I actually have an '86 944 N.A. and there is a great likelihood that it will never be worth big money and that’s fine with me as I bought it to drive it, not to have a garage queen.
However, the parts aren’t as hard to find as you would think, and many of them while not inexpensive aren’t bank breakers either. Furthermore, instructions for every major repair procedure can be found on the internet, so it makes a great father-son/daughter project car. With the exception of a few major jobs (clutch comes to mind) the repairs can be made in a home garage. I’ve basically taught myself how to re-build a car working on mine and the experience has been amazing.
Most of us who grew up in the 80’s when our preferences for cars were being fashioned had posters of the Countach, the Testarosa, etc. on our walls, and right up there was the 944 and 928. I still think the 944 is one of the most attractive cars Porsche has ever put out. Of course, I was 10 years old in 1984 and the 944 was the peak of style then.
When you compare the 944 to other cars from the era, most of them, including the upcoming Japanese models rusted to pieces, had terrible build quality, and were just as doggy on the road. Let’s be honest, the 80’s were a wasteland of terrible, ugly cars with low power, especially in the first 2/3 of the decade (K-cars anyone?). Hell, the base Camaro in '83 had 92 BHP 4-cyllinder. If you got the V6 it got up to a whole 112 BHP. To get two horsepower less than the non-turbo 944, you had to get a V8. Pathetic. When put with that company, the 944 shines. When you compare cars of the era with a more modern car they will always pale in comparison on specs. But the 944 was a great car for the day and while most Porsche purists won’t admit it, it was actually good competition for the 911s of the era.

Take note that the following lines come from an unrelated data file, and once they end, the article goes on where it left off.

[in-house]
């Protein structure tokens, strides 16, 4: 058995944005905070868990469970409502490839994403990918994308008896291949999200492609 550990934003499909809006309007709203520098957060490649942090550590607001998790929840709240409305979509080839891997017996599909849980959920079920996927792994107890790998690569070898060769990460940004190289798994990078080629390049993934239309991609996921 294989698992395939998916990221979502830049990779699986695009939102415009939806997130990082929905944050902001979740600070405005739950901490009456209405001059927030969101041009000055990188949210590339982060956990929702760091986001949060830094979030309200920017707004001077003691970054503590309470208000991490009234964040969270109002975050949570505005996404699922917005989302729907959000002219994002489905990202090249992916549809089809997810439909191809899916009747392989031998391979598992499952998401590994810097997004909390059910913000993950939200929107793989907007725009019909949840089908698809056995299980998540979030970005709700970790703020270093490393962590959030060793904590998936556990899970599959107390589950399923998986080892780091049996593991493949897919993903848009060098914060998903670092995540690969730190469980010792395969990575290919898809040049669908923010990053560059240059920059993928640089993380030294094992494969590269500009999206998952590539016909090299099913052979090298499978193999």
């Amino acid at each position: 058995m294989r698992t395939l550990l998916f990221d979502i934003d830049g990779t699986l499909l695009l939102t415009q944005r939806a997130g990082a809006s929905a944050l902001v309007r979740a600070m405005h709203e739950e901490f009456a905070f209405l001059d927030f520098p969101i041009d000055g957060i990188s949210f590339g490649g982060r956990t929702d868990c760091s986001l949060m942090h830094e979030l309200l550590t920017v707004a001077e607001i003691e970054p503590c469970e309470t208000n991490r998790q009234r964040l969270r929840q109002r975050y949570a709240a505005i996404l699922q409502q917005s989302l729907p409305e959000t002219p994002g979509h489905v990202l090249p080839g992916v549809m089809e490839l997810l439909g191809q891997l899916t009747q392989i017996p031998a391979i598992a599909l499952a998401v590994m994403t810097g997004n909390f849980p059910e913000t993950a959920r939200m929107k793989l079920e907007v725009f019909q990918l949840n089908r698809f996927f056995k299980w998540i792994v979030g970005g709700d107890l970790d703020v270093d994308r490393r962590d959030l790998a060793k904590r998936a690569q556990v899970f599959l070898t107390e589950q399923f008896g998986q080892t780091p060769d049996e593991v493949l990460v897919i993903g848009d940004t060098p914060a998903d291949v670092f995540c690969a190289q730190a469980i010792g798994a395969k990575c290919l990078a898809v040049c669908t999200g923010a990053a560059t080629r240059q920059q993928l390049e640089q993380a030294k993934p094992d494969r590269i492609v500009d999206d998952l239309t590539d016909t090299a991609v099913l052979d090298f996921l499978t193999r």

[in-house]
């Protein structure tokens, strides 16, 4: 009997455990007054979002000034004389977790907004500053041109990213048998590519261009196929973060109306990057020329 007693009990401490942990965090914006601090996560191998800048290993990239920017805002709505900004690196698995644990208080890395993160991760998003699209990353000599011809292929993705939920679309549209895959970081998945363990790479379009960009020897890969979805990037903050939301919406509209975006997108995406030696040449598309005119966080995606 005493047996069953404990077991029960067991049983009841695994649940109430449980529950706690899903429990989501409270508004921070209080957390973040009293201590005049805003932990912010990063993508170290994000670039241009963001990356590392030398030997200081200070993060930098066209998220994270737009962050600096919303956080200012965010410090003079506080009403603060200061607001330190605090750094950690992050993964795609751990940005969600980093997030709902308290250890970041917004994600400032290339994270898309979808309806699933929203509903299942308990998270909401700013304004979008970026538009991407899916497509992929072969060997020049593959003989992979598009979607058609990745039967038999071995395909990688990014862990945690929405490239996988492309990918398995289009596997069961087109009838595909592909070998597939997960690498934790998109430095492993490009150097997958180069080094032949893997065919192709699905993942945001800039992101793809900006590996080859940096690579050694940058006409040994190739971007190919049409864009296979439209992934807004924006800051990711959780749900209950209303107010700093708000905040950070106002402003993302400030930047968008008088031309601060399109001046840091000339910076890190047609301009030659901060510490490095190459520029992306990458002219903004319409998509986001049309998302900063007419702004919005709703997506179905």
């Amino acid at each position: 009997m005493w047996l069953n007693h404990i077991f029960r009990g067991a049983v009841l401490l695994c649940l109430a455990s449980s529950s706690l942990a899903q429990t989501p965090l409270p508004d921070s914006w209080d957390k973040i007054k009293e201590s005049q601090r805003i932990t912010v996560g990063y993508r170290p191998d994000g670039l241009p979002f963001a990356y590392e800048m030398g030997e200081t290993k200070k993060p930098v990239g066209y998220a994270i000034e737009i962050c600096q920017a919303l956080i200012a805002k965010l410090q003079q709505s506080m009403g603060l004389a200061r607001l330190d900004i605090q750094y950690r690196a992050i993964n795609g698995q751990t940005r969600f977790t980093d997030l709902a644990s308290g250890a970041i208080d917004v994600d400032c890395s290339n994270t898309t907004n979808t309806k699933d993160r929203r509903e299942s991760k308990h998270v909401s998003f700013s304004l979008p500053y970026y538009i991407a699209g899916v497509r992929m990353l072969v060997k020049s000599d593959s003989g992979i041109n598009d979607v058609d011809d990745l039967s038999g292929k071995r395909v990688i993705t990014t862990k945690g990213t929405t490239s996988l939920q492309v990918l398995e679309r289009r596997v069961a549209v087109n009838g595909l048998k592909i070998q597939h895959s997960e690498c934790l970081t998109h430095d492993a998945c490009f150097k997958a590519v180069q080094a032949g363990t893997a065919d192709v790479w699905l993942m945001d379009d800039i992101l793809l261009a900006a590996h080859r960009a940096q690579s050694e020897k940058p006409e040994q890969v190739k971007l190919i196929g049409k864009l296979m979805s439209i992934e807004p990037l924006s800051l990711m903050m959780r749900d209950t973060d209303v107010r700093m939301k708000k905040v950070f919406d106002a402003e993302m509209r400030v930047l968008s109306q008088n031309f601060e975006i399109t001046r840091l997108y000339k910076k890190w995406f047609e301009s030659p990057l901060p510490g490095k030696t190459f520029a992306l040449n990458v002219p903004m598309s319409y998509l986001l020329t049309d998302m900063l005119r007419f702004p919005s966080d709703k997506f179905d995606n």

People who know these cars also know that the driving experience can’t be beat. They are hella fun to throw around corners on a windy road and though they only have a 4-banger inside, it’s a large 4-banger, and does feel great rowing through the gears. I’ve put tons of miles on mine grinning the whole way.
Other cars might be cheaper to maintain and run, but few of the era were built with the quality of a Porsche, and regardless of what the market thinks, those of us who own 944s and drive them will continue to state that they’re well worth the investment. Someday, everyone else might catch-up, but frankly most of us are ok with being outliers. Keeping 944s inexpensive means I may buy another one.